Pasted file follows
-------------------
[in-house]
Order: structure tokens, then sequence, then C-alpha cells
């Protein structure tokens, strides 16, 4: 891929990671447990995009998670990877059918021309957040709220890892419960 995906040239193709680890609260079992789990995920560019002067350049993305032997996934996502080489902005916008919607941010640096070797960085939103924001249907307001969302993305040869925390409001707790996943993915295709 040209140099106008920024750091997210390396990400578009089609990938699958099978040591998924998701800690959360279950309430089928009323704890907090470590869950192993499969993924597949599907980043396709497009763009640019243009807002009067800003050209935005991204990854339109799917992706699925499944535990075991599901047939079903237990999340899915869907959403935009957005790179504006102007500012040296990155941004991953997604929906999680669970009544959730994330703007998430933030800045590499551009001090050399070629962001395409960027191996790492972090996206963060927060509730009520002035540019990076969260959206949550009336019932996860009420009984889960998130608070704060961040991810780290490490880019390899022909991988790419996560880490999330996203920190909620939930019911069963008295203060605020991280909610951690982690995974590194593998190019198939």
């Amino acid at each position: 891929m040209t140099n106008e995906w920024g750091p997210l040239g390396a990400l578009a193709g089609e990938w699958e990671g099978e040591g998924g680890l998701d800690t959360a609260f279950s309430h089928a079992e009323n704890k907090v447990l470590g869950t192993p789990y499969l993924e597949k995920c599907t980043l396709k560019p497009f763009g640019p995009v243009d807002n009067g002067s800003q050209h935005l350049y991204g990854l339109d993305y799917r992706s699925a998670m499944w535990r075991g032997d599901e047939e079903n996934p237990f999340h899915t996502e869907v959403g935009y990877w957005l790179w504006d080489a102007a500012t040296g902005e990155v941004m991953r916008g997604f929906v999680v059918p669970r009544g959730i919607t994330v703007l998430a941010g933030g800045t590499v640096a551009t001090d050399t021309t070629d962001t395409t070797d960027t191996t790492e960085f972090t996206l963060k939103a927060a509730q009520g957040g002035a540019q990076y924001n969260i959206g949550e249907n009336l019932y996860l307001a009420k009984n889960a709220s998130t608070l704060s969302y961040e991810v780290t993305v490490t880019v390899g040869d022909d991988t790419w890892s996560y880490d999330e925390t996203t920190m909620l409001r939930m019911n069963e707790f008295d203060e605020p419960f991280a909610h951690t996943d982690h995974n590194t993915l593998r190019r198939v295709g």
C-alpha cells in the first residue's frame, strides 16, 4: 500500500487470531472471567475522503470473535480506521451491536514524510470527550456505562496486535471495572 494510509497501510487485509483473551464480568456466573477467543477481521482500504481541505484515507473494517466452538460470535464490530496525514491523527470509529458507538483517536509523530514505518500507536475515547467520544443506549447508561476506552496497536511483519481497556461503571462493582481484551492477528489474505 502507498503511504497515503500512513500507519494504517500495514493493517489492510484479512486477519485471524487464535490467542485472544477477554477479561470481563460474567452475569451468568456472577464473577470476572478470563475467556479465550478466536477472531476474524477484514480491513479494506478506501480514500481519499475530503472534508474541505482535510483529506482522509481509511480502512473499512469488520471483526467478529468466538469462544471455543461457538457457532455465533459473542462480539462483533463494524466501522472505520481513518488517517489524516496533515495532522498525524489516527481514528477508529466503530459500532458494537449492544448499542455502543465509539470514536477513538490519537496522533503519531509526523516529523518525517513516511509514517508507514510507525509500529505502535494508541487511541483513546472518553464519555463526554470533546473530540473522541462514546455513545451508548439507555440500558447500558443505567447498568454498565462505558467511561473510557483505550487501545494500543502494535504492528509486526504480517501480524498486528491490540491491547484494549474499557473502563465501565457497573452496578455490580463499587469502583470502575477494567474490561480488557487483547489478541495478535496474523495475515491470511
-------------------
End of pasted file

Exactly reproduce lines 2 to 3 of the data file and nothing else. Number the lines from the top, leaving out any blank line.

Order: structure tokens, then sequence, then C-alpha cells
């Protein structure tokens, strides 16, 4: 891929990671447990995009998670990877059918021309957040709220890892419960 995906040239193709680890609260079992789990995920560019002067350049993305032997996934996502080489902005916008919607941010640096070797960085939103924001249907307001969302993305040869925390409001707790996943993915295709 040209140099106008920024750091997210390396990400578009089609990938699958099978040591998924998701800690959360279950309430089928009323704890907090470590869950192993499969993924597949599907980043396709497009763009640019243009807002009067800003050209935005991204990854339109799917992706699925499944535990075991599901047939079903237990999340899915869907959403935009957005790179504006102007500012040296990155941004991953997604929906999680669970009544959730994330703007998430933030800045590499551009001090050399070629962001395409960027191996790492972090996206963060927060509730009520002035540019990076969260959206949550009336019932996860009420009984889960998130608070704060961040991810780290490490880019390899022909991988790419996560880490999330996203920190909620939930019911069963008295203060605020991280909610951690982690995974590194593998190019198939």